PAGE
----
2

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Salmon Parfried in Veg. Oil?

Answered on September 12, 2014
Created July 04, 2010 at 6:38 PM

Hey guys, I've been eating these salmon burgers from costco, but I was wondering whether they're more harm than good.

Here's the ingredient list: Pink Salmon, Water, Non-GMO Canola Oil, Contains 2% or less of the following: Lemon Juice from Concentrate, Kosher Salt, Onion, Garlic, Spice, Natural Smoke Flavor, Natural Flavor, Vegetable Extractives, Color added. Parfried in Vegetable Oil (Soybean or Canola Oil.) Contains: Fish (Salmon)

They have quite a bit of Omega-3's, but should I stay away?

Thanks!

P.S., here is the link to them: http://www.tridentseafoods.com/retail/products.php?id=537

05de181d71c1df6304a03566fe821d4b

(795)

on September 18, 2012
at 11:18 AM

ohh yum rancid canola and soybean oil fried farmed salmon, sounds delicious

C79a5b43dfc5749200bd9dcaa6bb0858

on February 20, 2012
at 10:26 PM

Ha, it better f'ing contain fish!

F77c6462cf6596fe6dabeeb5931821ab

(365)

on August 10, 2011
at 11:46 PM

@Rose feel free to copy+paste! =] I'm sorry I don't understand the Alice's Salmon reference? update: they wrote back already! Here's a snippet: "We are continually incorporating consumer feedback to build improvements into our existing products and to help guide us when creating new ones. I will be forwarding your message on to several key department staff members throughout our organization."

F77c6462cf6596fe6dabeeb5931821ab

(365)

on August 10, 2011
at 11:44 PM

@waywardsister I think that's for allergy purposes.

Fe535c4994ac6176f76e1ff6d29eb08a

(4286)

on August 10, 2011
at 08:17 PM

"Color added" makes me definitely think farmed fish, as with fresh wild you dont need to add color and they are dark red/orange as opposed to the pink you usually see from the farm.

3aea514b680d01bfd7573d74517946a7

(11996)

on August 10, 2011
at 06:10 PM

Nice letter! Makes me want to write one, too. Maybe we can start an "Alice's Salmon" movement. ;D

Cfccbcf3450ac4919311ded8ef162d49

(2312)

on July 06, 2010
at 01:11 AM

I buy online wild caught fish these days. :-)

C1fb8666b1ae085507a76a4c494e4f0a

on July 05, 2010
at 11:58 PM

I love that it says "Contains: fish"

1a8020e101199de55c1b3b726f342321

(1973)

on July 05, 2010
at 09:44 PM

Sounds like processed food to me.

4b97e3bb2ee4a9588783f5d56d687da1

(22923)

on July 05, 2010
at 01:10 AM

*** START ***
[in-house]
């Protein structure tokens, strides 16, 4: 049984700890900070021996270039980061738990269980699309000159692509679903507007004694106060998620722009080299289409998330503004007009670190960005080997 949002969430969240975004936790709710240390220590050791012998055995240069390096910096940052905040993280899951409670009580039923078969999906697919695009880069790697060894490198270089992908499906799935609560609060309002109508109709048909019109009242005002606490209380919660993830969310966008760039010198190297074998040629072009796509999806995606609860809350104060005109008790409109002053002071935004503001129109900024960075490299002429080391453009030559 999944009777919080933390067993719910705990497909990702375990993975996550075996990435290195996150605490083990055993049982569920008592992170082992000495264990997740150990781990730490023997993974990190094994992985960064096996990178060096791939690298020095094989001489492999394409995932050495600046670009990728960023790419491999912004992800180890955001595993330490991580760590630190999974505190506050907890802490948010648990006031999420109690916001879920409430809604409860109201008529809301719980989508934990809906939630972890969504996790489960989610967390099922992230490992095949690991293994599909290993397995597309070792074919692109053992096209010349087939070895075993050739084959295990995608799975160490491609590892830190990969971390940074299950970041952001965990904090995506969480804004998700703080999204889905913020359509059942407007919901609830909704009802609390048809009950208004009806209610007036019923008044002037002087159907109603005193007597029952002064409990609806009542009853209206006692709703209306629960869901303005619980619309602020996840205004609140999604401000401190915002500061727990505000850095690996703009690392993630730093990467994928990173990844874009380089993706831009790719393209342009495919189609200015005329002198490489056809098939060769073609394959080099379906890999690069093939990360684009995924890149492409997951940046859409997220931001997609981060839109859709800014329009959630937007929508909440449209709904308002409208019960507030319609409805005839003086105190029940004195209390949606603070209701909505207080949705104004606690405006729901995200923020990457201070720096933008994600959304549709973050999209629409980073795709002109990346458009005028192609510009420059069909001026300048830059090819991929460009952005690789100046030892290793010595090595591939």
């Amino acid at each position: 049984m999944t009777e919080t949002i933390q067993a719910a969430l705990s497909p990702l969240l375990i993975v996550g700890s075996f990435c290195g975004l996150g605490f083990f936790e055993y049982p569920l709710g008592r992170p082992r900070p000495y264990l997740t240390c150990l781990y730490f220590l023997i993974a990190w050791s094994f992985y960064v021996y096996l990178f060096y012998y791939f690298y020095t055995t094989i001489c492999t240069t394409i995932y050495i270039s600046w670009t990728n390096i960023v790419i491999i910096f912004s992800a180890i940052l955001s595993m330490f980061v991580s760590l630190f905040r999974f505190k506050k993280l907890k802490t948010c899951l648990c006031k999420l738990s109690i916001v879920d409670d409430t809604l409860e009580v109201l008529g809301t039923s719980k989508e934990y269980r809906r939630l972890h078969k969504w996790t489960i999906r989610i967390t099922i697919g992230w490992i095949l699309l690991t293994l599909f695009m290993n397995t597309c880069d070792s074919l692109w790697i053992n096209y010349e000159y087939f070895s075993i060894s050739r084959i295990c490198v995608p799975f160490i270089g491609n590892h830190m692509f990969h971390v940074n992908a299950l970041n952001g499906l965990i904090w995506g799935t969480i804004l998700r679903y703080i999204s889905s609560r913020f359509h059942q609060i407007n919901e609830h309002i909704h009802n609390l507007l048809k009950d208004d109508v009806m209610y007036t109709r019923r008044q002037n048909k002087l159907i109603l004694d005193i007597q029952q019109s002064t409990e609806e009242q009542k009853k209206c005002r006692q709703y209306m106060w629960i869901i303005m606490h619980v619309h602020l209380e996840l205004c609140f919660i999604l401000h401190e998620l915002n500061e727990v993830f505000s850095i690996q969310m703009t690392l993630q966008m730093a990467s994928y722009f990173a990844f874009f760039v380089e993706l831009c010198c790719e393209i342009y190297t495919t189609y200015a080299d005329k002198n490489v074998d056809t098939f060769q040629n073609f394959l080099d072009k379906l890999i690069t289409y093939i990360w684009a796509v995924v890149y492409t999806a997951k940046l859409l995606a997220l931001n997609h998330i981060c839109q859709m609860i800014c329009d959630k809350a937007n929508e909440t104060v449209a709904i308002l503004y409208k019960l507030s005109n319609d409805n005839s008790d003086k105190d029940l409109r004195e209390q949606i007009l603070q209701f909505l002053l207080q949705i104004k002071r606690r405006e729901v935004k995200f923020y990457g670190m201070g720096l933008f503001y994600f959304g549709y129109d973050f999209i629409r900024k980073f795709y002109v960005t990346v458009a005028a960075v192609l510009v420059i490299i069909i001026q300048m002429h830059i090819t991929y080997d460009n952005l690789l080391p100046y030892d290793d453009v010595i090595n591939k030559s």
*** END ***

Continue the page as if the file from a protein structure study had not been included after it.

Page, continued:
I ate them pre paleo, it's the hot-dog of the salmon

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8 Answers

3
F77c6462cf6596fe6dabeeb5931821ab

(365)

on August 10, 2011
at 06:07 PM

Hi memostotle, I was concerned with this myself and just shot [email protected] an email:

Hi Trident Seafoods,

I am a frequent purchaser of your wild Alaskan salmon patty product from Costco. I love the fact that this product uses wild Alaskan as opposed to the environmentally-damaging and unhealthy farmed Atlantic variety. However, I recently noticed that this product is par-fried in canola oil. One of the reasons why I choose to eat salmon is for its omega-3 content. Omega-3 fatty acids help to counterbalance the inflammatory effects of omega-6 fatty acids. But when you par-fry a salmon patty in canola oil, which is high in omega-6, it kind of defeats the purpose.

Perhaps a better alternative would be to par-fry it in coconut oil? In addition to its low omega-6 content, coconut oil is a very shelf-stable product, resistant to oxidation unlike canola and other seed oils. Plus, it is currently a darling health food and would be something you can boast about on the label. Thank you.

Sincerely,

Mountain

3aea514b680d01bfd7573d74517946a7

(11996)

on August 10, 2011
at 06:10 PM

Nice letter! Makes me want to write one, too. Maybe we can start an "Alice's Salmon" movement. ;D

F77c6462cf6596fe6dabeeb5931821ab

(365)

on August 10, 2011
at 11:46 PM

@Rose feel free to copy+paste! =] I'm sorry I don't understand the Alice's Salmon reference? update: they wrote back already! Here's a snippet: "We are continually incorporating consumer feedback to build improvements into our existing products and to help guide us when creating new ones. I will be forwarding your message on to several key department staff members throughout our organization."